Hellboy starts with a sequence of Arthurian legend, read out by a man who seems in a rush to be anywhere else. We open on a gross-out shot of an eye being plucked out, and the narrator quickly descends into cursing as he speaks. None of this is funny, nor particularly horrific – this is exactly what a thirteen-year-old edgelord would craft if tasked with the lofty goal of trying to impress the goth kids two years his senior.
Can we start with the sound editing? Despite sitting through two hours of bloated narrative, that’s somehow the element that left the biggest impact. Sound editing is a key element that I rarely notice, as most films try to be as seamless as possible in that regard. When discussing my favorite bad movies, I usually lean toward Birdemic as the top of the bottom, usually with the explanation that I never fully understood the difference between sound editing and mixing until witnessing that monstrosity butcher both – so Hellboy is in fine company. Here, it’s so obvious that lines were simply dubbed in – there are these shots from a distance with the characters having their backs to the camera as they deal out pointless quips, as if the creators were terrified at the idea of a brief quiet. These added lines are not mixed in well, never accounting for the distance between the camera and the speaker – they always seem right on top of us, even if the camera is quickly zooming away from them.
Then there’s the choice of what scenes made it into the final cut – this is a movie loaded with violent imagery, yet it’s all so disconnected. We are buffeted with frankly disgusting shots of innocent people being massacred, and none of it has any reason to be in the film whatsoever. These moments all take place far from the central narrative, suggesting they are pure fodder added in so marketers could attempt to sell this as 2019’s Deadpool equivalent. Between the dubbing and these excess moments, it feels like much of this movie was generated in post-production.
When it’s not being sidetracked with attempts at recreating laughable 80s metal album covers, it’s instead sidetracked by flashbacks. I can understand setting up the film by giving Nimue’s origin, but Hellboy’s familiar backstory is unnecessary – dedicating a scene to Nimue’s lead henchman, even if it’s in the source, is an exercise in tedium. Even when we don’t cut to a separate scene, a lot of time is wasted on characters simply discussing their past.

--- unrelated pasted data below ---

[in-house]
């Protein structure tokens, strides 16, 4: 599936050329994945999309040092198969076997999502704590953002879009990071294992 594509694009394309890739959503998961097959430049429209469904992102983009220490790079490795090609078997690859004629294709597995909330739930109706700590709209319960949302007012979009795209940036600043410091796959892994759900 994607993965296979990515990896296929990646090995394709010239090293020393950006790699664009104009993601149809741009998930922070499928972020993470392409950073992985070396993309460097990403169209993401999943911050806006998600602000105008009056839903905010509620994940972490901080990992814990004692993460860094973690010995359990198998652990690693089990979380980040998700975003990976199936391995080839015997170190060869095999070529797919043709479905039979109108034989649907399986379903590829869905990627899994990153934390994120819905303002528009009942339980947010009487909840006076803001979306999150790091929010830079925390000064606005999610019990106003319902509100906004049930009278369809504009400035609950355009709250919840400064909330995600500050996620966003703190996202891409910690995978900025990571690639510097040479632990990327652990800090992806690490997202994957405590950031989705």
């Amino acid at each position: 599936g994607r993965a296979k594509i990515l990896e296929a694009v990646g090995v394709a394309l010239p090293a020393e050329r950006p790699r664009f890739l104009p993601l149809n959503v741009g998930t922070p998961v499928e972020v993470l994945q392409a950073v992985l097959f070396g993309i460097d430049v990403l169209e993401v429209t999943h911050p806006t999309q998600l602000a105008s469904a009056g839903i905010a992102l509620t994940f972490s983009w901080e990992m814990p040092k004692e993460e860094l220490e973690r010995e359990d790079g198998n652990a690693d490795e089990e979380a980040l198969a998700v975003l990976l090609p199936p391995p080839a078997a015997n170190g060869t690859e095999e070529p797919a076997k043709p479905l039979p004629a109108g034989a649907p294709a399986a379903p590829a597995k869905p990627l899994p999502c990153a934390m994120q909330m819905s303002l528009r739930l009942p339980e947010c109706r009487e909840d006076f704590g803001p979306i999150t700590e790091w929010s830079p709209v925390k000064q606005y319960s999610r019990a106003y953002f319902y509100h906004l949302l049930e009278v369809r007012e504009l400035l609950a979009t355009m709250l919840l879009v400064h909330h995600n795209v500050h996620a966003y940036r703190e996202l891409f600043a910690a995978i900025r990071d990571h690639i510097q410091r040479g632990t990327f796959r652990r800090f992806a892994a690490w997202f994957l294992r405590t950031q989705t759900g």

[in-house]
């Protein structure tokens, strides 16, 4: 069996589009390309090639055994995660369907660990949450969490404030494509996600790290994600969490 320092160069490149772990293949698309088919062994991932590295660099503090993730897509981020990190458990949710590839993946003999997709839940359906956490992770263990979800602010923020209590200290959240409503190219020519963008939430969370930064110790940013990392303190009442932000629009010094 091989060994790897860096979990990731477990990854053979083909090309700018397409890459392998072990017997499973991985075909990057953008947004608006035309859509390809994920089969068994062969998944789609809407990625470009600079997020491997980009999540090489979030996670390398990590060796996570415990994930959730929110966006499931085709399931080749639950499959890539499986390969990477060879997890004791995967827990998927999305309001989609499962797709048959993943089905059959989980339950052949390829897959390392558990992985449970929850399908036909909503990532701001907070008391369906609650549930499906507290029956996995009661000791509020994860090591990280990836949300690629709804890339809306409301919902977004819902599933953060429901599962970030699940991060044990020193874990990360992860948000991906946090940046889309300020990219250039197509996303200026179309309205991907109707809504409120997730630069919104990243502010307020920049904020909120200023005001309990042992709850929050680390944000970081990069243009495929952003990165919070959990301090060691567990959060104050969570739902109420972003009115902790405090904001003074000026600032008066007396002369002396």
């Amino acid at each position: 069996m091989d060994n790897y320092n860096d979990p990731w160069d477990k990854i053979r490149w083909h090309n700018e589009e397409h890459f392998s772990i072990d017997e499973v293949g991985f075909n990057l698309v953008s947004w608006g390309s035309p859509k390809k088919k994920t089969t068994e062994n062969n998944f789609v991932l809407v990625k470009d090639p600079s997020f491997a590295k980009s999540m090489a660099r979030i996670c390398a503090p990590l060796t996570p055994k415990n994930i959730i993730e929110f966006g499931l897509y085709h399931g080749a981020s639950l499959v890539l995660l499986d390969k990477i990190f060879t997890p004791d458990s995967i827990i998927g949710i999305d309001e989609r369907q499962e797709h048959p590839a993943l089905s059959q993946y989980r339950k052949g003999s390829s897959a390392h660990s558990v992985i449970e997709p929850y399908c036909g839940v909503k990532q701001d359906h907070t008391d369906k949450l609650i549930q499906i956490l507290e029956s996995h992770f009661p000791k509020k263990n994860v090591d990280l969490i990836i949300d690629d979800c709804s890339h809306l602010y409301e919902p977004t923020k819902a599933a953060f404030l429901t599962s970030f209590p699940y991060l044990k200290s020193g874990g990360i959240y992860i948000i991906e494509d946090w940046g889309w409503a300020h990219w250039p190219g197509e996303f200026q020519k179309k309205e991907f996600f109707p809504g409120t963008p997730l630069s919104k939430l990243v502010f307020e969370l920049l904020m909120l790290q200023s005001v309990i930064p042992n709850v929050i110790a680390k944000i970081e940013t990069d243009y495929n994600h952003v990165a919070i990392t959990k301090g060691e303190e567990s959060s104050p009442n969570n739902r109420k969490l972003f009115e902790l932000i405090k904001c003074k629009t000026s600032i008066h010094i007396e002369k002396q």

One would hope that all this set-up would go somewhere, yet the central story is a mess – not that it’s hard to understand, but it simply seems to be dealing in several subplots that serve little purpose. The final production comes off as a series of set pieces, a cavalcade of fan service without proper context – Lobster Johnson is inserted into Hellboy’s origin story (which admittedly makes the scene a bit cooler), while the entire Baba Yaga sequence comes off as a non-sequitur. It’s as if someone challenged the team behind this film to fit in as many stray narrative elements as possible.
While Guillermo del Toro’s 2004 take on Hellboy might have been a fair bit lighter than its source material, this reboot completely misses the point. The comic is in no way an endless, juvenile gore fest. They are actually rather deliberately paced, taking the time to set the various mythical elements into motion. The 90s were a dark era for comics, with Hellboy as a bright spot that fit in with the brooding surface style while actually tackling darker themes. Just going back and flipping through a collection, I’m immediately struck by the use of shadows, which the film makes no attempt at capturing. Paging through The Wild Hunt, which serves as a backbone for this film’s narrative, there’s really not much violence at all – the gross-out battle with the giants in the film is quickly cut away from in the comics, then returned to as a gag and again as a horrified reflection.
In the comics, violence has an impact. Contrast this with the scenes of carnage in the film – it’s a celebration of gore. We’re not supposed to be taken aback by the horrors of the end of the world – no, Marshall appears to simply be wallowing in how ‘dark’ he’s being. We’re expected to enjoy the sight of random people being impaled – it was a selling point in the marketing. These sequences exist purely for our apparent pleasure, as it certainly isn’t there to remind Hellboy of the stakes. After all, he’s never there to directly witness it.
This is Hellboy as if it were a lesser creation of Rob Liefeld. Which, yes, Rob Liefeld’s most famous invention has been a repeated box office smash, but that seems largely despite his influence. Deadpool balances the violence with fourth-wall-breaking wit – Hellboy balances it with the title character breaking his phone multiple times. Get it? Because his hand is very large?
Hellboy is a failure on all fronts. It lacks the atmosphere that defined Mignola’s art, while similarly failing at the sense of fun del Toro managed in his take. If it’s trying to fill the niche created by Deadpool, it doesn’t actually understand that niche. It might not quite reach the disastrous level of The Last Airbender, but it certainly hurts just as much to see a good franchise so mishandled.
1 Star Out of 5